New Deal Archaeology

Under Franklin D. Roosevelt’s New Deal program resources were given to create jobs preserving the nation’s monuments to protect them for posterity. Thousands of people were called upon to conduct large scale excavations across the lower 48 states. Archaeological projects were first funded through FERA or the Federal Emergency Relief Agency and then the WPA or Works Progress Administration. Archaeological programs worked closely with the Federal Writers Project to create state guides that provided a historical, cultural, and archaeological view of each state, while employing more people and encouraging tourism.

Figure 1: A CCC excavation in Nevada's "Lost City"

Figure 1: A CCC excavation in Nevada’s “Lost City”

The archeology practiced by these teams was not always the best form but it ultimately resulted in an increased understanding of archaeology in the public sphere and exposed people to the archaeological process. The crews would enter a site and often end up destroying much of the critical context around the finds and removing them from their associated objects. This was partly because modern sampling strategies using parallel and intersecting lines and squares had not yet been developed and also because most of the workers had no professional training in archeological field work or theory. So significant amounts of data have been lost about many of the Native American sites and colonial ruins that were excavated under the New Deal.

The archaeology done under the new deal was a form of Processual Archaeology and part of the period known as the “classificatory historical period”. The goals were to create a chronological narrative of a region as was common in the time. The narrative element also lent itself well to the creation of the State Guides.

The Cover of the FWP State Guide for Illinois

The Cover of the FWP State Guide for Illinois

And through these state guides the history and archaeology of the country was opened up to the rest of the population instead of the elite intellectuals of the country. Among the programs of the New Deal the archaeological projects created more public awareness of the historical context of the United States and brought us more new information. Many other programs like the CCC and WPA just improved on existing things in the United States by restoring buildings, National Park maintenance, and building projects, but archeological programs took the bleakness of the Great Depression and used it to create opportunities for research and collecting knowledge from resources right outside our doors. And even if the processes were not perfect in the grander history of archaeology they widened the foundation of American Archaeology and made room for organizations like the Society of American Archaeology and other groups that serve to protect and preserve America’s archaeological resources.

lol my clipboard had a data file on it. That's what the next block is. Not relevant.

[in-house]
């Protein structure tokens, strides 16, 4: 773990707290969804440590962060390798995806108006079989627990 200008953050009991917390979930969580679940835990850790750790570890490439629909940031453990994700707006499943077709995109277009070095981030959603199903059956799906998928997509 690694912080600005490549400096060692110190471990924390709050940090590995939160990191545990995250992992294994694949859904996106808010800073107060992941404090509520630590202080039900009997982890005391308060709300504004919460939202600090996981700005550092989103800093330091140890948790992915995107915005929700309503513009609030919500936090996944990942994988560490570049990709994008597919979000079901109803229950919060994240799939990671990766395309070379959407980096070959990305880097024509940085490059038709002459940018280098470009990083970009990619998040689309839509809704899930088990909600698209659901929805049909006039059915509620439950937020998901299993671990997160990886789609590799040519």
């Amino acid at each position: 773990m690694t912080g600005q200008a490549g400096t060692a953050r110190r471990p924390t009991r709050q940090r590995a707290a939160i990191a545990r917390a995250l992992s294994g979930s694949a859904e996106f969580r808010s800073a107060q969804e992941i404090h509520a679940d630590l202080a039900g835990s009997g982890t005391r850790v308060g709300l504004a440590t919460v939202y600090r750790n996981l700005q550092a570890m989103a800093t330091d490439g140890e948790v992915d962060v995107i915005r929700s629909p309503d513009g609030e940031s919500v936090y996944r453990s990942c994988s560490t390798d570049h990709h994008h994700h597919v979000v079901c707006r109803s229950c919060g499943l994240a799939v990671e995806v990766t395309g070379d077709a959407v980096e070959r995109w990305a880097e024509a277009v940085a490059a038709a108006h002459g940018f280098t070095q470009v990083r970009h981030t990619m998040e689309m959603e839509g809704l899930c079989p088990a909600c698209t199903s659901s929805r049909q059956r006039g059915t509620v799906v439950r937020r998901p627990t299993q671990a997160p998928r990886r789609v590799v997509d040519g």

Renfrew, Colin, and Paul G. Bahn.Archaeology essentials: theories, methods, and practice. 2nd ed. New York, NY: Thames & Hudson, 20102

2 thoughts on “New Deal Archaeology

  1. You bring up a really interesting point about the relationship between site preservation and the accessibility of knowledge. As you said in your post, the former was sacrificed for the latter during New Deal archaeological projects. Archaeologists must negotiate between the two even today, although they undoubtedly must be more qualified and conscious of protocol to even begin a dig. At the same time, the impact of technology on archaeological research methods is making this relationship somewhat less contentious. For example, to excavate a Native American burial site would disturb of destroy a site likely considered highly sacred and culturally significant site by the people associated with it. Technologies such as ground penetrating radar (GPR) now allow archaeologists to “see” into burial sites, enabling them access to what is buried in a far less intrusive manner. This then simultaneously preserves and allows for research at the site.
    Technology also allows for greater public awareness of anthropological research in a manner that far surpasses the State Guides of the New Deal. The Internet not only allows for the easy dissemination of information of a massive scale, but also allows for a freer exchange of ideas related to the findings. Through comments or other formats, the archaeologist, the people studied and a plethora of other voices can engage in this exchange.

    To read more about the use of GPR in archaeological research, see:

  2. These imperfect excavations formed the foundation of American archaeology and the culture histories that were developed on a state-by-state basis, as if those state lines existed in the past. It was important work at the time but we need today’s archaeologists to re-examine these New Deal sites to test their conclusions.

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